All Efren Bojorquez wanted to do was take his dad to the Super Bowl.
Easier said than done. Securing tickets to the big game has become next to impossible, with only a tiny percentage of tickets being sold directly to fans. With such an incredible demand and so few seats available for purchase by the public, the price for tickets has skyrocketed, with a street value at times north of $10,000 per ticket.
Alongside veteran ticket companies like StubHub and TicketNetwork, ticket brokers that appear legitimate have cropped up, making promises they just can’t keep. Now, Bojorquez is embroiled in a lawsuit against one of these operators, and he’s also asked us for a hand in getting a refund.
A few years ago, an enticing new strategy for purchasing tickets emerged, but it was a gamble. It involves buying an option that can be exchanged for the right to buy a face-value Super Bowl ticket if your chosen team makes it to the Super Bowl. If your team doesn’t make the Super Bowl, your option becomes valueless, and you’ve lost your investment. If your team advances to the Super Bowl, you can buy a ticket at a much more reasonable price than you could on the street.
In the fall of 2014, months before last year’s Super Bowl, Bojorquez made the leap, buying options for multiple teams, to the tune of $3,000. He knew the Super Bowl was going to happen in his home state of Arizona, and he wanted the experience of being there with his father.
Bojorquez read about an online travel company called Ludus Tours, which was advertising the speculative purchase arrangement, guaranteeing face value ticket availability for those whose teams made it. He didn’t see any red flags along the way in his dealings with the online company.
“When Forbes magazine writes a feature article about the company, you figure it’s legitimate,” Bojorquez tells us.
The only problem in all of this?
The Thursday before the Super Bowl, Bojorquez received an email from the company saying that the ticket supplier was not going to deliver the tickets.
Bojorquez couldn’t believe it. “Even now, I am sick to my stomach thinking about it,” he tells us. “And I think of all those people who spent money on inflated airfare to Phoenix, with hotel rooms at $800 a night and a four night minimum, and they find out at the last minute that they aren’t getting anything.”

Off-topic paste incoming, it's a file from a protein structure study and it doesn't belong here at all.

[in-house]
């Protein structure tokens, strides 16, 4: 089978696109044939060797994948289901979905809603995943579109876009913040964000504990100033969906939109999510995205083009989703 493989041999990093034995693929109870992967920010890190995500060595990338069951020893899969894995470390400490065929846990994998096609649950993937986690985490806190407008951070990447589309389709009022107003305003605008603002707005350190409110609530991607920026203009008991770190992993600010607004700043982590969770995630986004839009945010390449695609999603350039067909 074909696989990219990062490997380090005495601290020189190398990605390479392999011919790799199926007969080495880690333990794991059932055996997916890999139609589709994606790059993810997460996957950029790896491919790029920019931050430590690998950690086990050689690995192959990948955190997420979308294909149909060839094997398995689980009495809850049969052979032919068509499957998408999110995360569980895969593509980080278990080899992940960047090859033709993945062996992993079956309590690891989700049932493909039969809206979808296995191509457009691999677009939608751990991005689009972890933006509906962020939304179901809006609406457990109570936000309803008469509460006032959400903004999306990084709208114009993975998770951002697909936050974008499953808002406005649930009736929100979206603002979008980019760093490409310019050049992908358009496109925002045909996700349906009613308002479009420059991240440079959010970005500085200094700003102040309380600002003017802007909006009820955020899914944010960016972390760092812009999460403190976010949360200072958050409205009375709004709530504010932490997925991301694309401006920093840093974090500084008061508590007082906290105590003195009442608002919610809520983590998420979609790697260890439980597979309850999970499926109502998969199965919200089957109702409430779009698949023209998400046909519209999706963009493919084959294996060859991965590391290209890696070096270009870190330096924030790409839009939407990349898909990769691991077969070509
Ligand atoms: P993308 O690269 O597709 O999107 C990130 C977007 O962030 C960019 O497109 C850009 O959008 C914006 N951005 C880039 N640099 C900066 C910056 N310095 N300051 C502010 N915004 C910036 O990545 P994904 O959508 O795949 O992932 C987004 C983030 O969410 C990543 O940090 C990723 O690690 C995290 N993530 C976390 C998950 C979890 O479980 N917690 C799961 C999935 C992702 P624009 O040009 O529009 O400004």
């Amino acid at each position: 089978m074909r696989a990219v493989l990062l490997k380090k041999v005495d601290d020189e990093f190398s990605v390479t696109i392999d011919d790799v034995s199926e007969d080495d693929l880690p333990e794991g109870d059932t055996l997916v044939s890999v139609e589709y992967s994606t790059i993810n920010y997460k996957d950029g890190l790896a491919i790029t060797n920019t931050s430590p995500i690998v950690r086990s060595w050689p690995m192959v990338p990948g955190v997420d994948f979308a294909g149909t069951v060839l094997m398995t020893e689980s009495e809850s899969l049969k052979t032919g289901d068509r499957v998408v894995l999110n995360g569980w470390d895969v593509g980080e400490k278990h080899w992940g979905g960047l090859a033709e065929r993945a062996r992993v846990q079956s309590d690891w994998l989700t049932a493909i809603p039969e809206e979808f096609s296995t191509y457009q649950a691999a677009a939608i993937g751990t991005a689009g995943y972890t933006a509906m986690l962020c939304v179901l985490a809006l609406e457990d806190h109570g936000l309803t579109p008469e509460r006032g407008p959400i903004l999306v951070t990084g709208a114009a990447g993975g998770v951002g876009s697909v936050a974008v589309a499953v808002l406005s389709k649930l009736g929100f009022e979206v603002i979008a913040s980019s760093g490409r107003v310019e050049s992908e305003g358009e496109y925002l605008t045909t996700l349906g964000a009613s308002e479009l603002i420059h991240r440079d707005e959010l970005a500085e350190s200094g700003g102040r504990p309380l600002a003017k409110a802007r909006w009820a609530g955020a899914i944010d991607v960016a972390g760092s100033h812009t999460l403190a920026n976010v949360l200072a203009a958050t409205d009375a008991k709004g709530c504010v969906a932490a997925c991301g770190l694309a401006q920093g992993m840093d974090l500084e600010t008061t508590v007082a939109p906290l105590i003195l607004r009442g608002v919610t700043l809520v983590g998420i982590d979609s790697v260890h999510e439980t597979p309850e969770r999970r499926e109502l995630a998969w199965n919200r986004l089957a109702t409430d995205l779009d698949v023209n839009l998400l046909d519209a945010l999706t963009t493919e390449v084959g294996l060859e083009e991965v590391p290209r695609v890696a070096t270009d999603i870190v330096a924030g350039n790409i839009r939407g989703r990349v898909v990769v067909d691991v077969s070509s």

Bojorquez has filed a lawsuit to try to recover the money he spent for his options which were valueless the entire time, because the broker could never deliver the tickets. The entire scheme was an illusion — and an expensive one.
How can you avoid shelling out your hard-earned money only to go home empty handed?
The Better Business Bureau just issued its recommendations to would-be buyers:
Check out the seller/broker. Look them up on bbb.org to see what others have experienced. Check to see if they are a member of the National Association of Ticket Brokers. NATB members offer a 200 percent guarantee on tickets that don’t arrive in time for a game, concert or show.
Know the difference between a ticket broker (a legitimate and accredited reseller) and a ticket scalper (an unregulated and unlicensed ticket seller).
Check the ticket broker’s refund policy. Only buy from a ticket reseller that provides clear details about the terms of the transaction.
Always use a credit card so you have some recourse if the tickets are not as promised; do not use cash.
Check out the seats ahead of time. Always ask for section, row and seat number to avoid obstructed-view seats or seats that do not exist. Also, feel free to ask questions to make certain you get all the answers you need to feel comfortable with your ticket purchase.
When the ticket fiasco happened before last year’s Super Bowl, it affected hundreds of football fans. Some reported getting double their money back, in line with NATB guidelines. But some of those customers were reportedly forced to sign agreements that they could not file a lawsuit if they accepted the refund, a questionable tactic at best.
Last year’s experience may have soured football fans to the idea of one day seeing the big game in person. As with other enticing deals, if it sounds too good to be true, it probably is.
And if you’re like me, you’ll be happy to know the commercials are still free.